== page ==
Higher frequencies of infections overall, including Grade 3 or 4 infections, were observed during MABTHERA treatment. The incidence of Grade 3 to 4 infections was 3% of patients on observation and 11% with MABTHERA maintenance. There was no cumulative toxicity in terms of infections reported over the 2-year maintenance period.

Data from clinical trials included cases of fatal PML in NHL patients that occurred after disease progression and retreatment (see BOXED WARNING and PRECAUTIONS).

Combination Therapy (R-CVP in NHL; R-CHOP in DLBCL; R-FC in CLL)

No increase in the frequency of infections or infestations was observed in the MABTHERA arm of the R-CVP study. The most common infections were upper respiratory tract infections which were reported for 12.3% patients on R-CVP and 16.4% patients receiving CVP. Serious infections were reported in 4.3% of the patients receiving R-CVP and 4.4% of the patients receiving CVP. No life threatening infections were reported during this study.

In the R-CHOP study the overall incidence of Grade 2 to 4 infections was 45.5% in the R-CHOP group and 42.3% in the CHOP group. Grade 2 to 4 fungal infections were more frequent in the R-CHOP group (4.5% vs. 2.6% in the CHOP group); this difference was due to a higher incidence of localised Candida infections during the treatment period. The incidence of Grade 2 to 4 herpes zoster was higher in the R-CHOP group (4.5%) than in the CHOP group (1.5%). The proportion of patients with Grade 2 to 4 infections and/or febrile neutropenia was 55.4% in the R-CHOP group and 51.5% in the CHOP group.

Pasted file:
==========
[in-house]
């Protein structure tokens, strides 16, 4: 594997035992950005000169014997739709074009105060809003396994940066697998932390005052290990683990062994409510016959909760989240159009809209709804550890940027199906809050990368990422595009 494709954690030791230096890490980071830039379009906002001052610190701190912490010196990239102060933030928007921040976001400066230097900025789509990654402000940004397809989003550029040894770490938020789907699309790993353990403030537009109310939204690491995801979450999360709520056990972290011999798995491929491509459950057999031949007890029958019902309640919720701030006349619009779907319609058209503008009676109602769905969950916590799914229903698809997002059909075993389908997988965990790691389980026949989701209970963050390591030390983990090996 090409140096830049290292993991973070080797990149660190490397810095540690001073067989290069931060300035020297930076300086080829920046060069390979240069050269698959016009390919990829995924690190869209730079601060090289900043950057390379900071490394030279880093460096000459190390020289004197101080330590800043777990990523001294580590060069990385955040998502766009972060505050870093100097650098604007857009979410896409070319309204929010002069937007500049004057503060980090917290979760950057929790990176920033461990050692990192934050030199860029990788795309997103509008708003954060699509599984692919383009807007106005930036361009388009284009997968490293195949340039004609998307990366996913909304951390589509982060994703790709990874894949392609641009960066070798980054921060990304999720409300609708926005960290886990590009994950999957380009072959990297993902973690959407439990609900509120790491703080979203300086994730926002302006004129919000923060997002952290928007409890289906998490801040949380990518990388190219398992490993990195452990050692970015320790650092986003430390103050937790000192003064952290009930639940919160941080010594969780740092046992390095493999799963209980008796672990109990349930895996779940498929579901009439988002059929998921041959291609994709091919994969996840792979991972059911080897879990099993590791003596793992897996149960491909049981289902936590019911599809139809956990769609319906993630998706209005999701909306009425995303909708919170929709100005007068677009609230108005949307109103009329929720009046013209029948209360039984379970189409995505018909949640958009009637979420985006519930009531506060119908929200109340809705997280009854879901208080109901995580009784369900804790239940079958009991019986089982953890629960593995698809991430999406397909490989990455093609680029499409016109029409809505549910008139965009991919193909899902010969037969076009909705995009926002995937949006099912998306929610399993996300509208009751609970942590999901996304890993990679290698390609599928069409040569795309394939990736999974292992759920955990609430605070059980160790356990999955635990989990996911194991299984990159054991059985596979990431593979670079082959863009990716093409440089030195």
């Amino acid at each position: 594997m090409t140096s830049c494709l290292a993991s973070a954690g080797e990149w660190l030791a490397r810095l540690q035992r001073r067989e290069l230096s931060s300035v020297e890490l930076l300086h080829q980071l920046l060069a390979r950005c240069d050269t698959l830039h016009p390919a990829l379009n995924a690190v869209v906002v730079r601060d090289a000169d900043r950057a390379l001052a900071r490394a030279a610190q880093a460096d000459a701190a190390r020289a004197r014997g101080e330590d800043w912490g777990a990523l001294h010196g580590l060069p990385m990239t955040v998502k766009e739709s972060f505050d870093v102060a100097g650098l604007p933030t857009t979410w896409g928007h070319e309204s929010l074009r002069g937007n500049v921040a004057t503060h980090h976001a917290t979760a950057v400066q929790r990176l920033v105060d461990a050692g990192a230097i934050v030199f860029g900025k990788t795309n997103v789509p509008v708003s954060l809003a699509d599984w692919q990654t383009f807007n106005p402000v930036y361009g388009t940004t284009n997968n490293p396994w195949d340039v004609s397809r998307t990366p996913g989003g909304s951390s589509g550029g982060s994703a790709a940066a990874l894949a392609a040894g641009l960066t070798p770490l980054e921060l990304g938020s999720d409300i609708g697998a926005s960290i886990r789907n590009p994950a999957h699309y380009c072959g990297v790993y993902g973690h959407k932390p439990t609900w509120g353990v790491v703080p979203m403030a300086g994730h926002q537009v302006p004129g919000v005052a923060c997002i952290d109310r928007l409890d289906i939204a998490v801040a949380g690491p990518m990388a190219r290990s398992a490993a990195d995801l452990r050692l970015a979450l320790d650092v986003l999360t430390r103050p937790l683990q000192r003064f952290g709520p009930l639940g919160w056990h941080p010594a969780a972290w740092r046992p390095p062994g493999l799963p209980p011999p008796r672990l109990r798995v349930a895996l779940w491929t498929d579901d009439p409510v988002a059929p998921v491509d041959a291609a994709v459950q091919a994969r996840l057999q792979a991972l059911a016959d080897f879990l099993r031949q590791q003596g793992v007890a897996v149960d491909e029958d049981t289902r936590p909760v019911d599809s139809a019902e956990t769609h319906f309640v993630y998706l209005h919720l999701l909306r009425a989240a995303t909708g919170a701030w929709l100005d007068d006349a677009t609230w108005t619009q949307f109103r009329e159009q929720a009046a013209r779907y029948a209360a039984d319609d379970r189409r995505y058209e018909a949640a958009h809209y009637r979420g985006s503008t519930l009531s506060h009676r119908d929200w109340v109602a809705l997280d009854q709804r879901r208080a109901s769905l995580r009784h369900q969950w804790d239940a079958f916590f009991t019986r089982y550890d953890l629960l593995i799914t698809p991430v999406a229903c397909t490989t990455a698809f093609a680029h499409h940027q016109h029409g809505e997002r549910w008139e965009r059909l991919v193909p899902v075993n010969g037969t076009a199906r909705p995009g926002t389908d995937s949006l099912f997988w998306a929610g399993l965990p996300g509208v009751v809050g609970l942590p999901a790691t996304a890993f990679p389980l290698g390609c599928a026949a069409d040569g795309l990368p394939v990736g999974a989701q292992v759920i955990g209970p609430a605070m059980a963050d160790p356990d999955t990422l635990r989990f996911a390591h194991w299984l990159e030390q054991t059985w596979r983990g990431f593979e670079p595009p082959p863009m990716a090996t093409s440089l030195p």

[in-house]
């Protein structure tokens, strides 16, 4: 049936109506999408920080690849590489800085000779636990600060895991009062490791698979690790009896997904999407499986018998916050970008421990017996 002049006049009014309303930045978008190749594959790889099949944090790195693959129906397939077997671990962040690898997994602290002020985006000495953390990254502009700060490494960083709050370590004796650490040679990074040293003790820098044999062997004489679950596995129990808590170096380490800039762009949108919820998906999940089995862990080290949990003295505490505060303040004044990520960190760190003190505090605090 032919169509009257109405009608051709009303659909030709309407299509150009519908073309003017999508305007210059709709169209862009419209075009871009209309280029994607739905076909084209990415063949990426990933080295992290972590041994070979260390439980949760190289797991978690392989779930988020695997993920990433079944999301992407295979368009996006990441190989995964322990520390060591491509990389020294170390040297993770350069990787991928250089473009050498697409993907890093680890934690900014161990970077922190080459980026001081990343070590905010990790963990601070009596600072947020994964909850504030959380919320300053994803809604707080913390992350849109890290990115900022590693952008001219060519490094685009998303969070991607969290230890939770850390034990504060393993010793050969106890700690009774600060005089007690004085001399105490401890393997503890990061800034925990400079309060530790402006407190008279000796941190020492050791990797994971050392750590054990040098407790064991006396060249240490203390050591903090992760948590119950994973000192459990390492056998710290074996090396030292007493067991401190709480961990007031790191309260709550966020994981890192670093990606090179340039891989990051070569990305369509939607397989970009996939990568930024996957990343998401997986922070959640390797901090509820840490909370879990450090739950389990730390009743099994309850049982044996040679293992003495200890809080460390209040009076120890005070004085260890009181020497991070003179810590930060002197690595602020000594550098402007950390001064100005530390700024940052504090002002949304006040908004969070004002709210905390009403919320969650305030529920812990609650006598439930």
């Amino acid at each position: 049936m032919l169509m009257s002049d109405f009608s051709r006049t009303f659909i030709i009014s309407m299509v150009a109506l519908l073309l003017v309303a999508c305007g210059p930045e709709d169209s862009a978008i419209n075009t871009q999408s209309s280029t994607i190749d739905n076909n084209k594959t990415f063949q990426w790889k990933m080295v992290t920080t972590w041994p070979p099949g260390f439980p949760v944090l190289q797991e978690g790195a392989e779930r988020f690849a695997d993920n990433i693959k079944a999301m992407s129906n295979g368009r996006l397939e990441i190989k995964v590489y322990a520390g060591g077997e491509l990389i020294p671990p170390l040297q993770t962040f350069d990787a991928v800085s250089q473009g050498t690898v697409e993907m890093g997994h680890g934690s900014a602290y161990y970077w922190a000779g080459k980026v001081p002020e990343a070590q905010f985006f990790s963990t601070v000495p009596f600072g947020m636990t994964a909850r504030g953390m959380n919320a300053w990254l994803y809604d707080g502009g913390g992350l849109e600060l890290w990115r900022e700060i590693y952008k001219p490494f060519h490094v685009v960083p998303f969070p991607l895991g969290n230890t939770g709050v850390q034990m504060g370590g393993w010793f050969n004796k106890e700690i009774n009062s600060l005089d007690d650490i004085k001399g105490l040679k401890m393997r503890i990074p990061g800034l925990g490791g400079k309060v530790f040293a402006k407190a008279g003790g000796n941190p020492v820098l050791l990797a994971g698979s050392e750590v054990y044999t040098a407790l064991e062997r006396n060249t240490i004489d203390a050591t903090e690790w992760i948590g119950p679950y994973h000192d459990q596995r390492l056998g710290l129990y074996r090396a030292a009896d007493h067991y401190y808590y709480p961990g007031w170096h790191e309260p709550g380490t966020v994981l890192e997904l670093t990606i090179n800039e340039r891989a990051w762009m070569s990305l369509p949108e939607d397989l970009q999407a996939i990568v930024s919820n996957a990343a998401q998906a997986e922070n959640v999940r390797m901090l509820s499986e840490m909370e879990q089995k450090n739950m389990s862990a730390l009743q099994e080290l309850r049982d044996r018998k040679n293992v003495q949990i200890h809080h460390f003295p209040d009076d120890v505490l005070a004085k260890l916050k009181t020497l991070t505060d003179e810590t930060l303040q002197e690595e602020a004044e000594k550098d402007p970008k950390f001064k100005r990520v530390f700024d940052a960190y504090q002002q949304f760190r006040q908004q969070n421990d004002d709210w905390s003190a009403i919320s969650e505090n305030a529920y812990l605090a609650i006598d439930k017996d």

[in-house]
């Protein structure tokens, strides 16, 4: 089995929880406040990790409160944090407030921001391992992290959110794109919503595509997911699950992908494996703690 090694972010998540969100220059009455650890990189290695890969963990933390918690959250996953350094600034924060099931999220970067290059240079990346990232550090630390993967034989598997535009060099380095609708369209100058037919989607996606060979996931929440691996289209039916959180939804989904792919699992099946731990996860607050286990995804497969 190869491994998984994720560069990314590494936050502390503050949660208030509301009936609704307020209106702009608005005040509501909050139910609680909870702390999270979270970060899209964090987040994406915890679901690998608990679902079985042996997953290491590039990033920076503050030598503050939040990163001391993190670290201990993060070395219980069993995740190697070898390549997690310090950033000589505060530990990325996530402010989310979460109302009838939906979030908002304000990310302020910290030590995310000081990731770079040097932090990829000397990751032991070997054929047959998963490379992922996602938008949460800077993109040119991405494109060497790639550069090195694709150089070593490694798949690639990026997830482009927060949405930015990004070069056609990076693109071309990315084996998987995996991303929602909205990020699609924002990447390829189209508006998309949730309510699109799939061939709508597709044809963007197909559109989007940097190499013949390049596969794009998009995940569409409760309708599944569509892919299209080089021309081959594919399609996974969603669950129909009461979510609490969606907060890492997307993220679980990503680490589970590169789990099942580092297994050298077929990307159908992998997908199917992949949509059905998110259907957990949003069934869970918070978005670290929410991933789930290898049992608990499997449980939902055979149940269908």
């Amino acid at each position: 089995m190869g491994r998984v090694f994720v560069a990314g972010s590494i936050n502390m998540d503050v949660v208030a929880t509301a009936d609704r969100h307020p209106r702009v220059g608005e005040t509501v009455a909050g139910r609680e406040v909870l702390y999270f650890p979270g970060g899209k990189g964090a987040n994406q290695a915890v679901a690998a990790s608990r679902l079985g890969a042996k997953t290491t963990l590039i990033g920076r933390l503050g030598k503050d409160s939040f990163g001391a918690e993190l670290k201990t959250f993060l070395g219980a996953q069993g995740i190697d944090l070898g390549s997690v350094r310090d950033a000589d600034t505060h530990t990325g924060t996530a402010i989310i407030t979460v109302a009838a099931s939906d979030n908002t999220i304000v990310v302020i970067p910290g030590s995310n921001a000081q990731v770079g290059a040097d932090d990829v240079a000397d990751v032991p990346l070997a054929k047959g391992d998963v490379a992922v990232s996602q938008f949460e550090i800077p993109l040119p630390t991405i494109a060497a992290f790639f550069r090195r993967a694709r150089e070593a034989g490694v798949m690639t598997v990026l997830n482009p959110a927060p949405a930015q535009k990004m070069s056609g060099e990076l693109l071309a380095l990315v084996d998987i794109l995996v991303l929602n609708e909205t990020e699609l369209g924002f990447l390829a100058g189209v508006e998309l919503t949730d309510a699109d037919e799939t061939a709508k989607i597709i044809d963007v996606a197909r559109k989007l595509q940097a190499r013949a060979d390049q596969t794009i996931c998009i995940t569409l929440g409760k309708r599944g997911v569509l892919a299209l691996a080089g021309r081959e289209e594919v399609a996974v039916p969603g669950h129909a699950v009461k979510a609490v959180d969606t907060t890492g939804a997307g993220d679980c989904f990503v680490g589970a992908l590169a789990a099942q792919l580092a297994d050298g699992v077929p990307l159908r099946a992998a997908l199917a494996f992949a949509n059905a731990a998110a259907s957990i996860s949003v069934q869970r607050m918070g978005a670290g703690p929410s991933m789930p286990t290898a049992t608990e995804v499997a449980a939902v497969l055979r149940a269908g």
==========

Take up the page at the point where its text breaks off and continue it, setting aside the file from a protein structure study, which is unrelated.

In patients with CLL, the incidence of Grade 3 or 4 during treatment or within 28 days of the end of treatment was 18% with R-FC in the first-line setting and 19% in the relapsed/refractory setting and comparable with the FC group. The incidence of Grade 3 or 4 hepatitis B infection (reactivation and primary infection) was 2% with R-FC vs. 0% with FC.

Haematologic Events

Monotherapy – 4 weeks treatment

Severe (Grade 3 and 4) neutropenia was reported in 4.2% of patients, severe anaemia was reported in 1.1% of patients and severe thrombocytopenia was reported in 1.7% of patients. A single occurrence of transient aplastic anaemia (pure red cell aplasia) and two occurrences of haemolytic anaemia following MABTHERA therapy were reported.

Maintenance Treatment (NHL) up to 2 years